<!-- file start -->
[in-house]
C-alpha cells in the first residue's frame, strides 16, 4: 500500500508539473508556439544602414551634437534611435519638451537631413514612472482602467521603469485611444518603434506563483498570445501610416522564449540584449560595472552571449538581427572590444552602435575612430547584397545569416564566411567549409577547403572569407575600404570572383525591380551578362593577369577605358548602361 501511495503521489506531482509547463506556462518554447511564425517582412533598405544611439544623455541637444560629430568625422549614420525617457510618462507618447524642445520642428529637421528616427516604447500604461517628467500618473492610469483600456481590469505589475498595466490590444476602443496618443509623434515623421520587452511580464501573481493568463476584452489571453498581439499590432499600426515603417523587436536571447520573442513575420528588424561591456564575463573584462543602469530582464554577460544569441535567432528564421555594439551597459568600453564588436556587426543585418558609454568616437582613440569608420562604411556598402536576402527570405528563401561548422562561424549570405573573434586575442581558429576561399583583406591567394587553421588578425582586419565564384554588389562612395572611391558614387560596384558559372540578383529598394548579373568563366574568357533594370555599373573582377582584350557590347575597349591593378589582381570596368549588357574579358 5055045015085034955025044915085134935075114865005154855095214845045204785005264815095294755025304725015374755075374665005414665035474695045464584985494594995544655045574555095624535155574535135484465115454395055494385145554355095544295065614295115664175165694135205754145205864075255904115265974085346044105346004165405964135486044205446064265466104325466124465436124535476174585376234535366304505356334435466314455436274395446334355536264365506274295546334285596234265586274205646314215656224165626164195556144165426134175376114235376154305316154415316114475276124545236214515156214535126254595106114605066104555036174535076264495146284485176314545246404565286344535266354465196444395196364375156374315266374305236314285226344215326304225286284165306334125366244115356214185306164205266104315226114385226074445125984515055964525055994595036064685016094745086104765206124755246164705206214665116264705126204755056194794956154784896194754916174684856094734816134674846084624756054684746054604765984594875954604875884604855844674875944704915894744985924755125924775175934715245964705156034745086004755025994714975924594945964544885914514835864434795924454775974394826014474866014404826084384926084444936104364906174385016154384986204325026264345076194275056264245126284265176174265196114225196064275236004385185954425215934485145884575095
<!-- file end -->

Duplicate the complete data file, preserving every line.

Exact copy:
[in-house]
C-alpha cells in the first residue's frame, strides 16, 4: 500500500508539473508556439544602414551634437534611435519638451537631413514612472482602467521603469485611444518603434506563483498570445501610416522564449540584449560595472552571449538581427572590444552602435575612430547584397545569416564566411567549409577547403572569407575600404570572383525591380551578362593577369577605358548602361 501511495503521489506531482509547463506556462518554447511564425517582412533598405544611439544623455541637444560629430568625422549614420525617457510618462507618447524642445520642428529637421528616427516604447500604461517628467500618473492610469483600456481590469505589475498595466490590444476602443496618443509623434515623421520587452511580464501573481493568463476584452489571453498581439499590432499600426515603417523587436536571447520573442513575420528588424561591456564575463573584462543602469530582464554577460544569441535567432528564421555594439551597459568600453564588436556587426543585418558609454568616437582613440569608420562604411556598402536576402527570405528563401561548422562561424549570405573573434586575442581558429576561399583583406591567394587553421588578425582586419565564384554588389562612395572611391558614387560596384558559372540578383529598394548579373568563366574568357533594370555599373573582377582584350557590347575597349591593378589582381570596368549588357574579358 5055045015085034955025044915085134935075114865005154855095214845045204785005264815095294755025304725015374755075374665005414665035474695045464584985494594995544655045574555095624535155574535135484465115454395055494385145554355095544295065614295115664175165694135205754145205864075255904115265974085346044105346004165405964135486044205446064265466104325466124465436124535476174585376234535366304505356334435466314455436274395446334355536264365506274295546334285596234265586274205646314215656224165626164195556144165426134175376114235376154305316154415316114475276124545236214515156214535126254595106114605066104555036174535076264495146284485176314545246404565286344535266354465196444395196364375156374315266374305236314285226344215326304225286284165306334125366244115356214185306164205266104315226114385226074445125984515055964525055994595036064685016094745086104765206124755246164705206214665116264705126204755056194794956154784896194754916174684856094734816134674846084624756054684746054604765984594875954604875884604855844674875944704915894744985924755125924775175934715245964705156034745086004755025994714975924594945964544885914514835864434795924454775974394826014474866014404826084384926084444936104364906174385016154384986204325026264345076194275056264245126284265176174265196114225196064275236004385185954425215934485145884575095